Service clubs disbands, but leaves a legacy
You know times are changing when service clubs disband. A few years ago, the Women of Today - the group that evolved from the Mrs. Jaycees - disbanded and now the Park Rapids Jaycees. Tracing the history to 1962 when the local chapter was founded...
You know times are changing when service clubs disband.
A few years ago, the Women of Today - the group that evolved from the Mrs. Jaycees - disbanded and now the Park Rapids Jaycees.
Tracing the history to 1962 when the local chapter was founded as the Park Rapids Junior Chamber of Commerce, we saw names of those who helped make our community great. The purposes of the Jaycees were given as community improvement and personal development of members (men only, ages 21-35).
The Park Rapids chapter wasted no time starting traditions that continued for decades. In 1963, the Jaycees honored the first Distinguished Service Award (DSA) winner - the late Bill Dorsey, who also was a charter member of the organization. The Community Awards Banquet, when the DSA winner was announced, is still a fall event with diverse organizations honoring residents whose efforts deserve recognition.
The Jaycees started many community service projects: they filled sandboxes, took telephone calls to Santa, picked up Christmas trees and sponsored the 4th of July fireworks.
Back in the day when the city owned the municipal liquor store and bar on 3rd Street (where A Better Place is now), the area upstairs was the meeting spot for many community events. The Jaycees had a smelt fry there in the spring. The smelt fry was so popular that if you weren't in line early, you might end up eating a hamburger somewhere else.
The grandest legacy the Jaycees left to the community was the Logging Days celebration. It started in 1963 as a one-day event and expanded into four days of entertainment.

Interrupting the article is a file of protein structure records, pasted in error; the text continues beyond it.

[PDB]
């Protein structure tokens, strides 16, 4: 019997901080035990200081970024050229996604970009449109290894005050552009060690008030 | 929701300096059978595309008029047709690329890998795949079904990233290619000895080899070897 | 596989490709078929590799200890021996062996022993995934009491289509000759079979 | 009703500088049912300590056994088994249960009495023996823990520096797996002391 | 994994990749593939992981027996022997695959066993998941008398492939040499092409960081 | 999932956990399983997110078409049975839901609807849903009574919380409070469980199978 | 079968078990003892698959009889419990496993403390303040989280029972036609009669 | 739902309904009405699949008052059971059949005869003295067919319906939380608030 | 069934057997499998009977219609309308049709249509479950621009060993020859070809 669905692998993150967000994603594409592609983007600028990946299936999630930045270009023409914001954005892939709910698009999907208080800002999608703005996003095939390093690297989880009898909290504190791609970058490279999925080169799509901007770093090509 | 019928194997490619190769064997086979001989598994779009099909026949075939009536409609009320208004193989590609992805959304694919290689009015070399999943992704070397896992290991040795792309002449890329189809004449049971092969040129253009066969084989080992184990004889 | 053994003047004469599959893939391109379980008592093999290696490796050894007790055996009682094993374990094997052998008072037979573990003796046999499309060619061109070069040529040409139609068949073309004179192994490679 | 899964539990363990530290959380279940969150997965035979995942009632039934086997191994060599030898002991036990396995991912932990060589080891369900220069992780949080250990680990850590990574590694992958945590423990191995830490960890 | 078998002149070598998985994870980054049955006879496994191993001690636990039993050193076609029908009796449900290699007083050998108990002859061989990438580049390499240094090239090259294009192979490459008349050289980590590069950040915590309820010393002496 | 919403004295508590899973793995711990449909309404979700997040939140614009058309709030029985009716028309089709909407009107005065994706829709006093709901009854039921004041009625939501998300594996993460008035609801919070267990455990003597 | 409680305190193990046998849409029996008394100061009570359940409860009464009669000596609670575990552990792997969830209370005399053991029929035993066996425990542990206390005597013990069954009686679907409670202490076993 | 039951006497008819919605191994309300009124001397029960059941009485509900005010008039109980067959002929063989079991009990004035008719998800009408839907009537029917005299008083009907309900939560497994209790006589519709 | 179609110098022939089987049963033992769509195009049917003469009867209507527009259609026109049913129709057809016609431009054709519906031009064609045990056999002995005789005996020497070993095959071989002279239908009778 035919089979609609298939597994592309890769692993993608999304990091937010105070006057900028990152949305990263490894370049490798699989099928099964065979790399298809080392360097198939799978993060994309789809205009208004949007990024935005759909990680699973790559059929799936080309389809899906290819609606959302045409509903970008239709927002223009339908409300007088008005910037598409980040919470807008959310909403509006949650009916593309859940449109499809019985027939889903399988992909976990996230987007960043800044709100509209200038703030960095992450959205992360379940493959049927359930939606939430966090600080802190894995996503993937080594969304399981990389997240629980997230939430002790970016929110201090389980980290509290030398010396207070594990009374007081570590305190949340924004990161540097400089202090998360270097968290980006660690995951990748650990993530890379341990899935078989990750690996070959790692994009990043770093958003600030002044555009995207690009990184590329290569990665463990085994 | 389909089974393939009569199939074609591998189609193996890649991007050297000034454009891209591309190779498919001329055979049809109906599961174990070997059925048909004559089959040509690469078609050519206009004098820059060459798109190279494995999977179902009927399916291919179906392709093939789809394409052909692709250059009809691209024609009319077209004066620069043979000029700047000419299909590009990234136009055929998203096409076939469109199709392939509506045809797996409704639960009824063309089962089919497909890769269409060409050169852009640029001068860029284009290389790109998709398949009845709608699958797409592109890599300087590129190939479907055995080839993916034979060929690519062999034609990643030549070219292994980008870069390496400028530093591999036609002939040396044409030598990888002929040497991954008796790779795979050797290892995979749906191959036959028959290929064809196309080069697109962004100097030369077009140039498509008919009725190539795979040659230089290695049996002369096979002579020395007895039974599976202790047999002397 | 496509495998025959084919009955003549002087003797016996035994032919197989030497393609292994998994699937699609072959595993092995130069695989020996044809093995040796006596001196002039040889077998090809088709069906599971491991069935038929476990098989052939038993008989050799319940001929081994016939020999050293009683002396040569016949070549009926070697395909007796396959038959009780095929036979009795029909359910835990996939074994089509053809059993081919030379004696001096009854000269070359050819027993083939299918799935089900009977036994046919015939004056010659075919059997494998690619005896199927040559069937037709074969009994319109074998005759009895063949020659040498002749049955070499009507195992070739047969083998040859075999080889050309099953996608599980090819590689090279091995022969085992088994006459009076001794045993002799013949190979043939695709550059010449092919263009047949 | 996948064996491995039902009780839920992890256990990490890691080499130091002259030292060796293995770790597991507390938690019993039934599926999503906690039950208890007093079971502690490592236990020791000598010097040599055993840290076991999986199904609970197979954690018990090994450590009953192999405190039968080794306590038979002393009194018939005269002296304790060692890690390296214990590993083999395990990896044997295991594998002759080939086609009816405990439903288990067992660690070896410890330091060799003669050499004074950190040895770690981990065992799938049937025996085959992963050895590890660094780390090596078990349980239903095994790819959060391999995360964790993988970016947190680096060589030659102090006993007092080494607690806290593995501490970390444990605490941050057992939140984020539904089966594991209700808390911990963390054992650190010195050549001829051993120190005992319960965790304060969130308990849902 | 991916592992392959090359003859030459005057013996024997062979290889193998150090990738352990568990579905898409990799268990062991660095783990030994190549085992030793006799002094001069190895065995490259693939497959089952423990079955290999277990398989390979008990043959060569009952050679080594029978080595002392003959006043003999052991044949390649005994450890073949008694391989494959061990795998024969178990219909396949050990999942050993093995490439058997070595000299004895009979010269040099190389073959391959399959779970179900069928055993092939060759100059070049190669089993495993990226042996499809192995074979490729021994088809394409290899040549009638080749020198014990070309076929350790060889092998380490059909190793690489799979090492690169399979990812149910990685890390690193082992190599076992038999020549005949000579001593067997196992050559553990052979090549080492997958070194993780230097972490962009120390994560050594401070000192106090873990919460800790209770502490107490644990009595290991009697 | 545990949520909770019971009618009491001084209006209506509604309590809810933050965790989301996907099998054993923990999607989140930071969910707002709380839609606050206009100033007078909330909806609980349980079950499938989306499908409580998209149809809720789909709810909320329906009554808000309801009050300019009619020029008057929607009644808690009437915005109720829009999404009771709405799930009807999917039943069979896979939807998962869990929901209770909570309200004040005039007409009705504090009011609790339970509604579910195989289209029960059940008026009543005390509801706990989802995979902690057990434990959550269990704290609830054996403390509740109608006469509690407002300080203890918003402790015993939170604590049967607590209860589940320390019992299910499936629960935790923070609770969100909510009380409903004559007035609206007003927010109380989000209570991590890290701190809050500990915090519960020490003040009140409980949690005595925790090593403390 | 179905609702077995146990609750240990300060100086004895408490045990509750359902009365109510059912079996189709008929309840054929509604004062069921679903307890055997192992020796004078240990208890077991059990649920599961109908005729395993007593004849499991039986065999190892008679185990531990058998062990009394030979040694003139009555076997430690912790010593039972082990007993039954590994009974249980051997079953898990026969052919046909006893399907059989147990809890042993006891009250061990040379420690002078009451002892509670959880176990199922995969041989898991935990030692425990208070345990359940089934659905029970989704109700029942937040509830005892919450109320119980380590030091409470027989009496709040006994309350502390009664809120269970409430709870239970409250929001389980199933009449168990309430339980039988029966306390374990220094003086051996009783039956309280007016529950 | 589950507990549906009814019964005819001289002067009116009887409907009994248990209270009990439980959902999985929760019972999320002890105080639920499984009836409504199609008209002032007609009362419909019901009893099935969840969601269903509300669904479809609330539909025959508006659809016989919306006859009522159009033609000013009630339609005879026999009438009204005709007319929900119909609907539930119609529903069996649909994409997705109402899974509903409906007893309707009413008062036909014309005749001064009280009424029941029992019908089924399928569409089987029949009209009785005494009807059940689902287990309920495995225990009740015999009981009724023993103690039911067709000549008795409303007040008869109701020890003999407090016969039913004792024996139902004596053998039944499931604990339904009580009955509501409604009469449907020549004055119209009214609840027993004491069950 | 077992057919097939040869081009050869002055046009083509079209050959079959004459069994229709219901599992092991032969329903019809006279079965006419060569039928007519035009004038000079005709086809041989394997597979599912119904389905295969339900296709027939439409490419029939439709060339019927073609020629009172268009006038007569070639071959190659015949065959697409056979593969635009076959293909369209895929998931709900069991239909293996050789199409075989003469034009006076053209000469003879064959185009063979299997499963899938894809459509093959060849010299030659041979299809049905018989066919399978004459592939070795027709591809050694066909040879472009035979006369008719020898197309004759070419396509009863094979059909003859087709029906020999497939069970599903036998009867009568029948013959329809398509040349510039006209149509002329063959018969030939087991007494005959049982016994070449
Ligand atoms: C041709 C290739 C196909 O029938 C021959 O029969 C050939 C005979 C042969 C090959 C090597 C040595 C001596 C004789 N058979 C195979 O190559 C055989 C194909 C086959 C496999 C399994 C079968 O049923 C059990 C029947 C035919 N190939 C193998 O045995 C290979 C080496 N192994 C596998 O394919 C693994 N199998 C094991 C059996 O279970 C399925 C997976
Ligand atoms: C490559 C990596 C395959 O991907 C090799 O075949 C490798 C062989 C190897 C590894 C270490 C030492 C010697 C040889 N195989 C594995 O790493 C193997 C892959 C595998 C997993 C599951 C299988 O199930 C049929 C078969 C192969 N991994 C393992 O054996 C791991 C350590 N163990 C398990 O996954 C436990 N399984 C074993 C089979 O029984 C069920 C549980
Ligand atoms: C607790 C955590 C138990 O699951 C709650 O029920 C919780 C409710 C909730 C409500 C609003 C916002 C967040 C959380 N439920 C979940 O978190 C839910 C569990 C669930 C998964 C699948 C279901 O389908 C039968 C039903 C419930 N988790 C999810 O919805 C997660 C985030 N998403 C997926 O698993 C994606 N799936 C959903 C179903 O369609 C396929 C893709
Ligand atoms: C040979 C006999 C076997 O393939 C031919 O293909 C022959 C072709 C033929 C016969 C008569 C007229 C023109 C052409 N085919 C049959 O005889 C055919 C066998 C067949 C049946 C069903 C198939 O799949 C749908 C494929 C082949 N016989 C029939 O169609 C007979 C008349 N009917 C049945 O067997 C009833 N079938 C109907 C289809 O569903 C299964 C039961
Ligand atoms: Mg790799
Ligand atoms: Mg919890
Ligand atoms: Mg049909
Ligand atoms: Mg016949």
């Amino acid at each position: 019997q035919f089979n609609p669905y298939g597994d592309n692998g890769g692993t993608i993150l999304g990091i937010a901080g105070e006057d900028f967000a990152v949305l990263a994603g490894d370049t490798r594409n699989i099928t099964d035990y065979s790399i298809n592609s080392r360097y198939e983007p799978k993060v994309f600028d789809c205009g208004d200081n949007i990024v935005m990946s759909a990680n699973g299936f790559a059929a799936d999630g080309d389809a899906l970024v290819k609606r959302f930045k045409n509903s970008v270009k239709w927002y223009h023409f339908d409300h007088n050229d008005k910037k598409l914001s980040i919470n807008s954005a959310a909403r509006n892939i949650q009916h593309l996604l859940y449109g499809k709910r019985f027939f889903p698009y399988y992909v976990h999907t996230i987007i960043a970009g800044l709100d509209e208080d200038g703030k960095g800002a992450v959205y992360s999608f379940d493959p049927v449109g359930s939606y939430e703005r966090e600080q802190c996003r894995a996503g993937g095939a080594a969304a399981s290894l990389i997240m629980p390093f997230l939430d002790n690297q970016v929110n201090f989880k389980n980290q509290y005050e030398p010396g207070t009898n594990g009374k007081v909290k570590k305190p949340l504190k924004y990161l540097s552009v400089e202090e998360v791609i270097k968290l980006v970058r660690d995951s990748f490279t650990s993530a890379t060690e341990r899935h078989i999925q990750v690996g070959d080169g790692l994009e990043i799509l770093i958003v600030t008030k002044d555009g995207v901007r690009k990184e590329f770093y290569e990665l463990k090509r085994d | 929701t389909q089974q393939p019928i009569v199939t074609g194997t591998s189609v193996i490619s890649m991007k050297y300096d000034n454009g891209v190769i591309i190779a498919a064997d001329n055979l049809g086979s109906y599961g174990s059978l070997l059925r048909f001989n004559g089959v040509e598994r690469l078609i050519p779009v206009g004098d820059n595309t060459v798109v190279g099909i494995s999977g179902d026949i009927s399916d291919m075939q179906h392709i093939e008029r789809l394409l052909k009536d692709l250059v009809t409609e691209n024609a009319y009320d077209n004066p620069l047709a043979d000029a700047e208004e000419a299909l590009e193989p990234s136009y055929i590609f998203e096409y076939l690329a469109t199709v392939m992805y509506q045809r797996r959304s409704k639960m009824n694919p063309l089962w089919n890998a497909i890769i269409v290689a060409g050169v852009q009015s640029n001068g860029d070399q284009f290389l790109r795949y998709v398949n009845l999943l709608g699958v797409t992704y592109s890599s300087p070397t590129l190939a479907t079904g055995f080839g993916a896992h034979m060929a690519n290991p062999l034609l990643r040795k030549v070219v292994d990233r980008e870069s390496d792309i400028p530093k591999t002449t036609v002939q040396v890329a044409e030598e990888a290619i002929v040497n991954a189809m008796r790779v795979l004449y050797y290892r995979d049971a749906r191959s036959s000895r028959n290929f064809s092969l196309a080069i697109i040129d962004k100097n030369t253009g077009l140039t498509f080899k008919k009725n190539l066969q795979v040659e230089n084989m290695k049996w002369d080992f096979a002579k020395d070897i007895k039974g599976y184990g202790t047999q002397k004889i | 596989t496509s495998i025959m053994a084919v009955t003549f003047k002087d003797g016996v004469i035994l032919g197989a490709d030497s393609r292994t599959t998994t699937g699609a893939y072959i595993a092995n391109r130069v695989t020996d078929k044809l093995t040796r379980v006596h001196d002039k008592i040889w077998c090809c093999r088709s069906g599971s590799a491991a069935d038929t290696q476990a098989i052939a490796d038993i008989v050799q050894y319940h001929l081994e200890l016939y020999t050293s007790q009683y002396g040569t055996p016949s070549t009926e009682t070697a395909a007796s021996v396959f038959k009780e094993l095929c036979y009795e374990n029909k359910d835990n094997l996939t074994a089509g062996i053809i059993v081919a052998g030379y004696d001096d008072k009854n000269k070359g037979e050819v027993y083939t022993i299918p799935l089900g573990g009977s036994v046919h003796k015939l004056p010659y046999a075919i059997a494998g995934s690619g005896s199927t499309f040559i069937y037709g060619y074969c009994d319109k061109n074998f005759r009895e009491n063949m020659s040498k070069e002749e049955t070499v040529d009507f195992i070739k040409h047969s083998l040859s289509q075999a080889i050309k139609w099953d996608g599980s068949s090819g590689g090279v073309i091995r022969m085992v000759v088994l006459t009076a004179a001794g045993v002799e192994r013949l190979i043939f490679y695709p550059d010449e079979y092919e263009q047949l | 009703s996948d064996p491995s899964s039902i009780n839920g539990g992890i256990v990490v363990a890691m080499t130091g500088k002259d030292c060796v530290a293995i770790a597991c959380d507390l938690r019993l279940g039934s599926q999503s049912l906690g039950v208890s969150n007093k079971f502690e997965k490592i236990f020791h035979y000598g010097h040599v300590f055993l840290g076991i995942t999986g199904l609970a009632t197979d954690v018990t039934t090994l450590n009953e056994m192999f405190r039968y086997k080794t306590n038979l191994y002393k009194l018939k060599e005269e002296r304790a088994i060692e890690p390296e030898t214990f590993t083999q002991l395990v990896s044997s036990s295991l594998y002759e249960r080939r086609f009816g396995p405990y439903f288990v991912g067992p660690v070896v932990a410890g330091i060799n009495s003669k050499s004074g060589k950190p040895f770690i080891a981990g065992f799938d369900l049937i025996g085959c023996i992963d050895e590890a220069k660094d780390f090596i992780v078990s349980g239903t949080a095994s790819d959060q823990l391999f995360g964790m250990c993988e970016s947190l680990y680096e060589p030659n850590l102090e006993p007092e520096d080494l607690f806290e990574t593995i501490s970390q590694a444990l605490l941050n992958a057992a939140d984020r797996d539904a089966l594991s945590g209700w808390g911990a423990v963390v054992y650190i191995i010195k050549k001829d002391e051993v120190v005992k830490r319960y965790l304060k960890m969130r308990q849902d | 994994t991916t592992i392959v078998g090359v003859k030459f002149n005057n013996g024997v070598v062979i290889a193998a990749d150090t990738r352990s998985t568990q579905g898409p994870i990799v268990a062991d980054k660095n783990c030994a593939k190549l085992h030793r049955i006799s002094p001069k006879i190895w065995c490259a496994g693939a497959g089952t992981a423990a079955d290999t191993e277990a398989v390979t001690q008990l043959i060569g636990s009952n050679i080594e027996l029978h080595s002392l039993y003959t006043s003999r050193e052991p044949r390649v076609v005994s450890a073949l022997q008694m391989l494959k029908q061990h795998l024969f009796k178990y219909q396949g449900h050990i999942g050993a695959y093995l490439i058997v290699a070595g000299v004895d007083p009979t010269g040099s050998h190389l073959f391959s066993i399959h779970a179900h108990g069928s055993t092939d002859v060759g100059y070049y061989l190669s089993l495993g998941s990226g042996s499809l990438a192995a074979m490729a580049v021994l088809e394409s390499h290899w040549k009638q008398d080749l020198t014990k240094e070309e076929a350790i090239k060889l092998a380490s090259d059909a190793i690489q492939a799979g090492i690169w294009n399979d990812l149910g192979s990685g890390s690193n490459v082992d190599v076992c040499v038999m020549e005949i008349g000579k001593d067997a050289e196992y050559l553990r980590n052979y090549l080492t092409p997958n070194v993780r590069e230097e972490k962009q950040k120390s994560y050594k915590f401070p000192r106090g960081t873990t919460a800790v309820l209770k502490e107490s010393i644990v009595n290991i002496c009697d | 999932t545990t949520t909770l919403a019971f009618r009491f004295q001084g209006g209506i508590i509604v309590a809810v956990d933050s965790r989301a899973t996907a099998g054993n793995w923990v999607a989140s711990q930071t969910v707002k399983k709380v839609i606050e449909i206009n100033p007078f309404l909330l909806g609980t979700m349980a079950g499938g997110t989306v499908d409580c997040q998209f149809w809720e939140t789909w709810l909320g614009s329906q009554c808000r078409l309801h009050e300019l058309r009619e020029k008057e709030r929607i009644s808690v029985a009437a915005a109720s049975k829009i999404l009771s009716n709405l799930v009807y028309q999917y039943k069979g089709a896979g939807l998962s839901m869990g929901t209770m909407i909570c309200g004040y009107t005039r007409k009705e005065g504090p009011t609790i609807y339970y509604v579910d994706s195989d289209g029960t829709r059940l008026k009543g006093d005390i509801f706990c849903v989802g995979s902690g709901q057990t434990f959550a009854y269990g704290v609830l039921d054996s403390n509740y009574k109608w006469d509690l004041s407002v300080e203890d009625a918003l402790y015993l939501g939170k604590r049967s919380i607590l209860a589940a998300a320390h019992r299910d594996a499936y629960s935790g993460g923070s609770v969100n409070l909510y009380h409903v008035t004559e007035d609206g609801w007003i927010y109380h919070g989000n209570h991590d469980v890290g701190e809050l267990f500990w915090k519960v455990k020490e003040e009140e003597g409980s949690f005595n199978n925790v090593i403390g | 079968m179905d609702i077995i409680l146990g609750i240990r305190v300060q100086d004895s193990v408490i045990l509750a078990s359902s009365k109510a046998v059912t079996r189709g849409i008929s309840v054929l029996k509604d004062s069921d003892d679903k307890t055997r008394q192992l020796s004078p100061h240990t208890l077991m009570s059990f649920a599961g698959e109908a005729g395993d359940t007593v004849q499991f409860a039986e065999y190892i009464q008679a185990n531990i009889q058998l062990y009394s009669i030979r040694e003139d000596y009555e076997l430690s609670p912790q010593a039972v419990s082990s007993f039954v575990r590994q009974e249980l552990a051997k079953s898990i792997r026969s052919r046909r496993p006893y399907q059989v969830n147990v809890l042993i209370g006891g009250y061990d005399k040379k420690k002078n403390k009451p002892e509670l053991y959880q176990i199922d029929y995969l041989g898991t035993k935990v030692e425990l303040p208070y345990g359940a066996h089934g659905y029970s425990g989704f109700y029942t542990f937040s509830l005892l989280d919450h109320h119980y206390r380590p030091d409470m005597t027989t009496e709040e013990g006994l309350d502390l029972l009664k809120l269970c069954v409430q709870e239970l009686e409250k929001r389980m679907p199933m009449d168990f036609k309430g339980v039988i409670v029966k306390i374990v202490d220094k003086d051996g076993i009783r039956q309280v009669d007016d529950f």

At least as far back as the 1970s and 1980s, Logging Days seemed as big an event as the 4th of July is in Park Rapids now. Tourists booked the same week in July every year so they could take in the activities. They lined Main Avenue for a parade and packed the city beach (now Red Bridge Park) on the river for the lumberjack show.
The Jaycees hosted a band feed with marching bands coming from as far as Fertile and Virginia, MN to participate in the parade.
In the early days, there also was a queen pageant, kiddie parade and unforgettable fire department water fights on Main.
The event was not only good for the local economy but set an example of cooperation and collaboration. The Mrs. Jaycees, Eagles, Legion, Rotary and Lions clubs and others all shared in the celebration.
We salute the legacy of this great organization and cherish the memories of an earlier chapter in the history of our community.
We also take heart, knowing the spirit of community service is not gone, but reincarnated in a new organization. The Park Rapids Rotaract Club with 30-some members, age 30 and younger, has already stepped up, playing a big part in this year's 4th of July parade and participating in other community service projects.